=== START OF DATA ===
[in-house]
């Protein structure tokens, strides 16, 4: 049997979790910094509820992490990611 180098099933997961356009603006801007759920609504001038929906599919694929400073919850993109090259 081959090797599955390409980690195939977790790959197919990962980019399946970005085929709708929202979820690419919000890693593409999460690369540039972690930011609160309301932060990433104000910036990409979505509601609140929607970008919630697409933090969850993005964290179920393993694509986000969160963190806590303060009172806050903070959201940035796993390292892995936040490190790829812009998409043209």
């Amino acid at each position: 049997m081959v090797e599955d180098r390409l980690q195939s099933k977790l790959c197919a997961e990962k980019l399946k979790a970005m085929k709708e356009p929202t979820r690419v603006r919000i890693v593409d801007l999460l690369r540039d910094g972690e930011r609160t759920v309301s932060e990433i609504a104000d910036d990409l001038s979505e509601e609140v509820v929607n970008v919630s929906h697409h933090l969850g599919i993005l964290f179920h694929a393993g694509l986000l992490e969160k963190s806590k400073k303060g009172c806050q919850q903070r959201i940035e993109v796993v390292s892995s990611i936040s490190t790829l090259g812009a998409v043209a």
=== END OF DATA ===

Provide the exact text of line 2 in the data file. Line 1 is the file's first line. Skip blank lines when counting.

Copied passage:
């Protein structure tokens, strides 16, 4: 049997979790910094509820992490990611 180098099933997961356009603006801007759920609504001038929906599919694929400073919850993109090259 081959090797599955390409980690195939977790790959197919990962980019399946970005085929709708929202979820690419919000890693593409999460690369540039972690930011609160309301932060990433104000910036990409979505509601609140929607970008919630697409933090969850993005964290179920393993694509986000969160963190806590303060009172806050903070959201940035796993390292892995936040490190790829812009998409043209």